Setijowati, Adi
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LITERASI: Indonesian Journal of Humanities Vol 2 No 1 (2012)
Publisher : Faculty of Humanities, Jember University

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Two literary texts written by Chinese peranakan (Indonesia­born Chinese) describe how the Chinese try to survive in Indonesia. They need a flexibility that is reflected in the use of language, literary genre, and their philosophy connected with the social environment where they live. The Dutch colonial government and the New Order treat them ambivalently. The legacy find its form of replacing Chinese names with Indonesian ones in order to get the national identity. They are inclusive to protect themselves from violence. Initially, it was safer to use neutral western names. Until now the Chinese peranakan tend to idolize Western, but at the same time doing cross cultural breeding through birth, marriage, and death rites. Most of them adopt middle­eastern religion, despite also performing traditional Chinese, Javanese and western rites. Hybrid practices are no longer in the form of dialect because they come from a variety of cultural identities leading to a multicultural spirit that awakens them from ethnic sentiment.Keywords: Cina, ethnicity, hybridity, identity, peranakan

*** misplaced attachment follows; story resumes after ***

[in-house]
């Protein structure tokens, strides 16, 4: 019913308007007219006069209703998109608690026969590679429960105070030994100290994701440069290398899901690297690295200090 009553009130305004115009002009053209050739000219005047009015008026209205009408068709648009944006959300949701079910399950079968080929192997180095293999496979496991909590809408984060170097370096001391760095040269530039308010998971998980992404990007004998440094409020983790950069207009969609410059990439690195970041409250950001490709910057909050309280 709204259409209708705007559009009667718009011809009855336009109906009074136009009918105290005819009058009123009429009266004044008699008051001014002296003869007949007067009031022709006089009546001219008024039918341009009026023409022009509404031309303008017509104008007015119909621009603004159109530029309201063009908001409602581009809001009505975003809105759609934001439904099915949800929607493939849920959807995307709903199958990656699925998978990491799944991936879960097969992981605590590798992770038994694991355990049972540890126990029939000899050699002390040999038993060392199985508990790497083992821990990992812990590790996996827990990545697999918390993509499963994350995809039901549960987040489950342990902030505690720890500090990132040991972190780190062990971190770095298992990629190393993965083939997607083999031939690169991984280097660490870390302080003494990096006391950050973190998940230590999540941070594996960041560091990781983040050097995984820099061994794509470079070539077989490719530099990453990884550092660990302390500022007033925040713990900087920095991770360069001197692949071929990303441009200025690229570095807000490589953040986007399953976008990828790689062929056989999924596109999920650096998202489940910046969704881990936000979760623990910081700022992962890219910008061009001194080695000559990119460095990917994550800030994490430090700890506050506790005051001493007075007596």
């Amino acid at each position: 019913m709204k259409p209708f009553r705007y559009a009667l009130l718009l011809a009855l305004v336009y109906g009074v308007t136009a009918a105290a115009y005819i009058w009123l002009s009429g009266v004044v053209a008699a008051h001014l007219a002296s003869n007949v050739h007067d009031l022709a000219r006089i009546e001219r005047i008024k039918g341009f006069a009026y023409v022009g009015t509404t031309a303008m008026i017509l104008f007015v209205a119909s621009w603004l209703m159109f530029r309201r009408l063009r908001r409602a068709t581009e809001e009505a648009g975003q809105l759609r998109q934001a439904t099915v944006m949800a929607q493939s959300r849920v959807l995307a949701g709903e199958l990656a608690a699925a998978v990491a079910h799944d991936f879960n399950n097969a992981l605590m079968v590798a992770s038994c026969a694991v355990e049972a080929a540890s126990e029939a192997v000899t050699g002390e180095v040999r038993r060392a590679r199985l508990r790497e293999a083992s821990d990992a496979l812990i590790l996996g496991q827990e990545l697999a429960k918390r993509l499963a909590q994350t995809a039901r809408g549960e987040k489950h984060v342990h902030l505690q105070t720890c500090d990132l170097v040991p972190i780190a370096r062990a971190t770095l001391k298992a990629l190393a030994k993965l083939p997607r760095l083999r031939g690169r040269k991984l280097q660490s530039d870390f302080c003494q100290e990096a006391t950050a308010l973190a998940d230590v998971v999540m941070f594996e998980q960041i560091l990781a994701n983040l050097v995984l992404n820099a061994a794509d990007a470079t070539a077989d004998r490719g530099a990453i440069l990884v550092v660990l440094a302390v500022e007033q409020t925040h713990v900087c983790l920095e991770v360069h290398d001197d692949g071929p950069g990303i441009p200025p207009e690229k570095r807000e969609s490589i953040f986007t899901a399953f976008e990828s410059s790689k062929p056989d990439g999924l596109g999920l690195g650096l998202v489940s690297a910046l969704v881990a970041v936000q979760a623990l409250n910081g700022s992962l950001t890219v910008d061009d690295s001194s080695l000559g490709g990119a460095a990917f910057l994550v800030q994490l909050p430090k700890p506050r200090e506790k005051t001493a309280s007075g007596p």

Confessing Love to the Nation: Audrey Yu Jia Hui’s Works and Identity Reconstruction Adji, Alberta Natasia; Arimbi, Diah Ariani; Setijowati, Adi; Wulan, Nur; Karnanta, Kukuh Yudha
JAS (Journal of ASEAN Studies) Vol. 6 No. 1 (2018): Journal of ASEAN Studies
Publisher : Centre for Business and Diplomatic Studies (CBDS) Bina Nusantara University

Show Abstract | Download Original | Original Source | Check in Google Scholar | DOI: 10.21512/jas.v6i1.4819


 This article addressed identity reconstruction through an analysis of two of the most prominent fictional works by one of the Chinese Indonesian young writers, Audrey Yu Jia Hui. In encompassing the idea of identity rewriting, I addressed Hui’s second and third novels respectively, Mellow Yellow Drama (2014) and Mencari Sila Kelima (Searching for the Fifth Principle, 2015), through the post-structural concepts of Derrida’s deconstruction, and also in relation to cultural studies views on identity. The works were analyzed through close-reading technique. The novels were published during the Reformation (Reformasi) era, where politics had served to be a profound aspect that directed the cultural identity and social attitude of the society. In a range of aspects, from narrative structure to their deeper themes, Hui’s literary works were found to draw on a distinguishable set of strategies which enabled Hui to establish her own identity as someone who was liberated, culturally accepted and free to embrace local colors. This article also showed that Audrey Yu Jia Hui’s narratives have served as an acceptance of an individual’s multiple identities, which often depends on the problem at hand as well as the context of choices.